Voyage to the Bottom of the Sea

Season 2 Episode 3

... And Five Of Us Are Left

Aired Monday 7:30 PM Oct 03, 1965 on ABC

Episode Fan Reviews (1)

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  • A remarkable story of survival, courage, and friendship.

    The teaser for this episode occurs one month before the end of World War II. The U.S. Naval submarine Tetra had stopped to pull a Japanese survivor out of the water (presumably the Tetra was responsible for sinking his ship, although it's not mentioned.) As a result, the Tetra itself had come under attack by another Japanese ship.

    One of the crew panics under the barrage and insists that they come to the surface and surrender. Lt. Ryan, commanding the sub, orders him back to his post. Ryan's reaction hints that he's had trouble with this crewman before. Their attempt to fool the surface ship by becoming silent and releasing some oil is a failure. During the ensuing pandemonium, it can be noted that the fearful crewman is no longer at his position.

    The time jumps forward 28 years. A fisherman had found an old bottle with a recent message in it from the Tetra. It's a little confusing, because the news broadcast that tells the story implies that the Seaview has come to Hawaii specifically to confer with the Navy about mounting a possible rescue expedition--yet only Nelson and Chip Morton seem to know anything about it. All the men are hauled in from shore leave, including Captain Crane, who is interrupted at a most inauspicious moment. Crane's romantic little interlude (his only one in four seasons, apparently) seems rather gratuitous to the storyline, but it does provide a touch of humor. Sharkey's embarrassed reaction to interrupting his captain is priceless.

    The ship's officers (and the audience) are all brought up to date on the situation. We're told that there was one survivor of the Tetra, a man who accused Lt. Ryan of panicking and causing the loss of the ship. We're also introduced to a new crewman, Werden, who has an interesting reaction to the news that some of the Tetra's crew may be alive.

    The underground camp of the Tetra's survivors is beautifully set up. It's very rough and makeshift, yet as comfortable as they could make it. The five survivors are quickly whittled down to four, with one of them dying in a tunnel collapse--just as two other men had died 8 years previously.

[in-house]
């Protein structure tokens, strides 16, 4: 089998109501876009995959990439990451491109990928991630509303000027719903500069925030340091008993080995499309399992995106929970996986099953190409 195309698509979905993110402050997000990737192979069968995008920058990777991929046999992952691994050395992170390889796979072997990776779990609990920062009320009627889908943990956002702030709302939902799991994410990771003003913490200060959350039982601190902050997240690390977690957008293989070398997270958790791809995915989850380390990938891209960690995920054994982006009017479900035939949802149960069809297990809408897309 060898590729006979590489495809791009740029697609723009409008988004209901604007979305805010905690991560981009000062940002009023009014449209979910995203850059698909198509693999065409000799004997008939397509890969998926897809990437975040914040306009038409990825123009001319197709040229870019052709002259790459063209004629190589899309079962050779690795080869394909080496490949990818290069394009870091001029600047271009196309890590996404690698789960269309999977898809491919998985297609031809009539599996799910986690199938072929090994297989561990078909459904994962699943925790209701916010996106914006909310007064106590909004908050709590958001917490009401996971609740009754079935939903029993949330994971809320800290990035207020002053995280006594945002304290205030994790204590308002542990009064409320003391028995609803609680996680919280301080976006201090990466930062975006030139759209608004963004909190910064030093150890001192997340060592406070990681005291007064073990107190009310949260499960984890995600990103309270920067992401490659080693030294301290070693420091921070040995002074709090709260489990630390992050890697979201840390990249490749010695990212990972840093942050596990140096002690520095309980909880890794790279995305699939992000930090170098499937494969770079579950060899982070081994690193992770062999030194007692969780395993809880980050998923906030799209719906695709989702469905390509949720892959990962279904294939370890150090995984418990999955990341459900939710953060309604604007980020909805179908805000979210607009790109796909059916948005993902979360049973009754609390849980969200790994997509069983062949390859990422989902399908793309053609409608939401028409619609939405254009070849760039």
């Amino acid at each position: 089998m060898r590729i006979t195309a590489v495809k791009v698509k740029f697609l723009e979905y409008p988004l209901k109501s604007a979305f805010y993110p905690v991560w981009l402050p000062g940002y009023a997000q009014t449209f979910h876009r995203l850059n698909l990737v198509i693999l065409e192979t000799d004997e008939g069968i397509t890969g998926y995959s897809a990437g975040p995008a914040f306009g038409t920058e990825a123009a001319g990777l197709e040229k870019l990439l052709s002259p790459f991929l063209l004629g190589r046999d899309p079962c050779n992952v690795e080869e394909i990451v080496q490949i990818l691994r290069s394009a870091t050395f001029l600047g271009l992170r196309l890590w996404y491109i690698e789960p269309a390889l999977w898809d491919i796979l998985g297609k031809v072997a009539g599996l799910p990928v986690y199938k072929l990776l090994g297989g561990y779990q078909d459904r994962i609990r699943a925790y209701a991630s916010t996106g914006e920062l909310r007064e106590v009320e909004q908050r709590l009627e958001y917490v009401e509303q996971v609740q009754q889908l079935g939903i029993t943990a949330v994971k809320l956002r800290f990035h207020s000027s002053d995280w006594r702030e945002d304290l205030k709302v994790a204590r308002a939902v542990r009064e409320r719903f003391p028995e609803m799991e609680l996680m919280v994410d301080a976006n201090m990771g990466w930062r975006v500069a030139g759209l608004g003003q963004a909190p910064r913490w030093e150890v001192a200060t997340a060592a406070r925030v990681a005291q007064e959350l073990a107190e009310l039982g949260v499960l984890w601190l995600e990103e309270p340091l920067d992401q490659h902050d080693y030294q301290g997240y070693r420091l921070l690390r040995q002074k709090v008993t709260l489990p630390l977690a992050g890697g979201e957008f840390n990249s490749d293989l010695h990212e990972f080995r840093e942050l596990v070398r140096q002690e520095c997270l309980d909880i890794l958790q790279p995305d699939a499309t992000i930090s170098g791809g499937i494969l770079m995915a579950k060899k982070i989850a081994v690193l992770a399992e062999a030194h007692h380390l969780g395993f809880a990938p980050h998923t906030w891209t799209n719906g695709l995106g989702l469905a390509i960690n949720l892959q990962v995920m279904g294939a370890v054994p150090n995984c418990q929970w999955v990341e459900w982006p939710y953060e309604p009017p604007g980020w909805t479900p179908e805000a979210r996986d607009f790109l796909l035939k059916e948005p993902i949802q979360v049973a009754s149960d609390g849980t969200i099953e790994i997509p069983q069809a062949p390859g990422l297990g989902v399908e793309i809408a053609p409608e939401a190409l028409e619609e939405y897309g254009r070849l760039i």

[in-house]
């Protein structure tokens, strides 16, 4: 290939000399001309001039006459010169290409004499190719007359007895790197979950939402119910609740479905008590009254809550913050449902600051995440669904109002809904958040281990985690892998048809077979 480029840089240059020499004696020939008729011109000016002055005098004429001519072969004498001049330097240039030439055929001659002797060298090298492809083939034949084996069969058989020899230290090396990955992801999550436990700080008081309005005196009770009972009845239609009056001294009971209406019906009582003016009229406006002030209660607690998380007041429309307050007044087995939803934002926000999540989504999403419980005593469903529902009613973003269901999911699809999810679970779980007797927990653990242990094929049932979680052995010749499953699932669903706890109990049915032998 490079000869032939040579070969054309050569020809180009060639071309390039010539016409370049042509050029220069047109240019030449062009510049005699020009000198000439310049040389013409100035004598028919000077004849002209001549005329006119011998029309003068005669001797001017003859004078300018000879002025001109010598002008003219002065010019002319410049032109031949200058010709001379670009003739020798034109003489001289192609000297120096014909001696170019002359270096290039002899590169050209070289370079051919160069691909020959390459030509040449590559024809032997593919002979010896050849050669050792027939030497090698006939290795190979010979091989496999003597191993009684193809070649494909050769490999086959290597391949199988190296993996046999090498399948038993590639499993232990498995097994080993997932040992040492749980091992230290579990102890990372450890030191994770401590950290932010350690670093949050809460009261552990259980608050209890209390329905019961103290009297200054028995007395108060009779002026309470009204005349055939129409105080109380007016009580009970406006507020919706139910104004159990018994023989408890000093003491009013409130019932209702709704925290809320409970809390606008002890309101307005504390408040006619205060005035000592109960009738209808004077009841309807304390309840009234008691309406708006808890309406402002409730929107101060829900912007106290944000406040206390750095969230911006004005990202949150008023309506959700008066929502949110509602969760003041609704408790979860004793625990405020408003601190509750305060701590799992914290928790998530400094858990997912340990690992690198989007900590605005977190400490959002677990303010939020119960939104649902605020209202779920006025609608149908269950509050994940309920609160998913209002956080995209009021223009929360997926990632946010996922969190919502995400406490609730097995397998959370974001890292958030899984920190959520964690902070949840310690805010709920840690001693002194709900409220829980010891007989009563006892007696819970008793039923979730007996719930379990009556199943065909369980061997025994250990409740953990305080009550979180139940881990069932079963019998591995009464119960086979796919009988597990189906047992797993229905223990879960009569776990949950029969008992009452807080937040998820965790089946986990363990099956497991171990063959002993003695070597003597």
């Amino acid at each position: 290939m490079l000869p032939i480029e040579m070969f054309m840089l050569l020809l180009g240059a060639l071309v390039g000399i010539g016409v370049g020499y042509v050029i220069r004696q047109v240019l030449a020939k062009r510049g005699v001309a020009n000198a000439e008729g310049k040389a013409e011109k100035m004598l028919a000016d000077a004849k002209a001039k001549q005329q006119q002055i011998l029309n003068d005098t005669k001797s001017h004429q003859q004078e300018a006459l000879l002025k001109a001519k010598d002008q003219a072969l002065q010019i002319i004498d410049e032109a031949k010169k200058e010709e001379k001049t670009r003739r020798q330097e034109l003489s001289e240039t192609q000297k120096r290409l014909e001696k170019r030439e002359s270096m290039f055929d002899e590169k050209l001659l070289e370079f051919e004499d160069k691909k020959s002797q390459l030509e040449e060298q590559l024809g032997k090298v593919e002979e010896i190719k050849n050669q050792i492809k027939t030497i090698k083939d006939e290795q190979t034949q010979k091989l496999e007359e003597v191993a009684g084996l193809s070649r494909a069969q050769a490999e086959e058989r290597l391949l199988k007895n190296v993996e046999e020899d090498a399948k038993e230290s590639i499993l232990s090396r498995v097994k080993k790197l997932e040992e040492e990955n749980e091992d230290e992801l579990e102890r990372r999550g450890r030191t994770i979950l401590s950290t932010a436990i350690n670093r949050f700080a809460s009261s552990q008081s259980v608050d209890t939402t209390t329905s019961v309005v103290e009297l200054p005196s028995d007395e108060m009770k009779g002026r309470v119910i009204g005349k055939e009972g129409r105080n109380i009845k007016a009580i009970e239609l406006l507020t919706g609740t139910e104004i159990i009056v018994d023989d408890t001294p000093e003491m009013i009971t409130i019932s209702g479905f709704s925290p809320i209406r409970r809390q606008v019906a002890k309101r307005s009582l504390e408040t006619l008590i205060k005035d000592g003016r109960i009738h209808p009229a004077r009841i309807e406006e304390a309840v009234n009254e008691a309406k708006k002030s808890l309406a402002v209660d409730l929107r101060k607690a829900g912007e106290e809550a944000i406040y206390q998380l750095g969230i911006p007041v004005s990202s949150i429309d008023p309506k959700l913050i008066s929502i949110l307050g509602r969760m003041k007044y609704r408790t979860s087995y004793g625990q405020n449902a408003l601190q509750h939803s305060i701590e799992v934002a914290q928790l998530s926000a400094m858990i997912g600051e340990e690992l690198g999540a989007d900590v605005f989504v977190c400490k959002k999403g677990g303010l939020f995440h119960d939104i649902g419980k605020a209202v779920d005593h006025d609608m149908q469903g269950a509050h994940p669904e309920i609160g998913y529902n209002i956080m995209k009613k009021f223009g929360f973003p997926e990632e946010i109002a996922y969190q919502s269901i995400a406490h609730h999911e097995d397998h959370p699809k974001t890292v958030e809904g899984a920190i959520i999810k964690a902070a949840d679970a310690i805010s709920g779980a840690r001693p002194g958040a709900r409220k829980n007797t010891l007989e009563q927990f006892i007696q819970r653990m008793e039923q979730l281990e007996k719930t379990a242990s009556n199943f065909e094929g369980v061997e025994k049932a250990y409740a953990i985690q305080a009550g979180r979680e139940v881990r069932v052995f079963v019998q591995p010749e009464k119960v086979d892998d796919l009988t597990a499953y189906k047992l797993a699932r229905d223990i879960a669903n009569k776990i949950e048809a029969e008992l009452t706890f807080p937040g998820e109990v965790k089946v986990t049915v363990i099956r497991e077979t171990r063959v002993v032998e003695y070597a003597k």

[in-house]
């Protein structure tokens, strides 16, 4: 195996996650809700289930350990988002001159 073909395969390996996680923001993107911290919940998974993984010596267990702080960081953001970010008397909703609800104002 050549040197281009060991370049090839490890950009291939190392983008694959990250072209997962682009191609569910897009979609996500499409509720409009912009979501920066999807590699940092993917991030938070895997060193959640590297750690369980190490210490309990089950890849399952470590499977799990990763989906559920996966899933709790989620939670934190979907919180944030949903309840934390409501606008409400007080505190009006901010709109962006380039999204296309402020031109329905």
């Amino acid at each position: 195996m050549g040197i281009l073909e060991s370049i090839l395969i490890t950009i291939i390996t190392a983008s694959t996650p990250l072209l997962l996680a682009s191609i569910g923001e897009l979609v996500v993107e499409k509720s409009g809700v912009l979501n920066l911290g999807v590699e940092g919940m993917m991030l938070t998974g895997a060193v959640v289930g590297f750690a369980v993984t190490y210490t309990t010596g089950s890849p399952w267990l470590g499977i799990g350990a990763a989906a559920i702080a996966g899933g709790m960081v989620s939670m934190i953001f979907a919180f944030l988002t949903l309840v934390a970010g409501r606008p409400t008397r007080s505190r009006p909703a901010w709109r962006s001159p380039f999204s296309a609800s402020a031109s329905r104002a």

The characters of the survivors are well drawn. Lt. Ryan has held his steadily dwindling band together for 28 years. He has the hope to send out bottled messages at intervals, and to attempt to escape their underground cave by tunnelling out. However, when faced with a possibility of being found, he clamps down on his reactions, and tries to damp down the others' enthusiasm, because he doesn't want them to be hurt if it's not true. Nakamura is indomitable, his will to go on supporting all the others, fueled by his serene conviction that his people have won the war. Wilson is bitter and pessimistic, but that doesn't stop him from doing his fair share of the work, including looking after Johnson, who has been very ill and much weakened as a result. It will be seen that his character, however, is still very strong.

    Nelson and Werden (operating a special gadget that shows the underwater terrain) manage to find the tunnel that leads to the underwater cave, but the Flying Sub is damaged in the process. Nakamura, who was certain that it was his own people who were coming to the rescue, is stunned to find that they are Americans, and horrified to learn that Japan lost the war. This scene, by the way, is rather chilling, as Nakamura is crouching by some rocks with writing scrawled on it. We see that the writing is a list of names...and nearly all the names have been crossed off.

    Werden confronts Lt. Ryan and reveals that he is his son. Apparently, with the war on, Mrs. Ryan had been unable to send her husband the news of her pregnancy. Werden also reveals that, with the news of her husband's alleged cowardice, she had changed her name and moved away, eventually to die from the shame (but not before informing her son of what had happened). Werden had never considered the possibility that the story might not be true. Ryan, for his part, reacts rather oddly. He makes no attempt to deny the accusations--he doesn't even make any reaction to the news. He does, however, quickly guess how the story must have come about, and tells Nelson of his deserting crew member.

    Finding that his twenty-eight years of faith has crumbled, Nakamura takes temporary leave of his senses and sinks the Flying Sub, somehow seeing this as a gesture of victory. Wilson reacts as you might expect, but the dying Johnson intervenes, refusing to throw away almost 3 decades of friendship for a moment of madness. Nakamura is brought back to himself by this moving gesture.

    In the meantime, the volcano that has been rumbling on and off throughout the episode kicks into high gear. Captain Crane has somehow managed to manuver Seaview far enough into the tunnel to launch a rescue boat, and they all manage to get out--including Nakamura, who tried to make amends for his actions by remaining with Johnson's body, only to be hauled out by Ryan.

    Inexplicably, Wilson is not present at the ending scene on board the Seaview. Actually, there is a reason--Werden and Ryan moved off to begin their reconciliation, while Nelson tried to help Nakamura become reconciled to his situation. Wilson would have been in the way, but I wish they had tossed in a line of explanation--maybe he was still down in Sickbay getting checked over.

    The final lines with Nakamura and Nelson are quite lovely. A marvelous episode.
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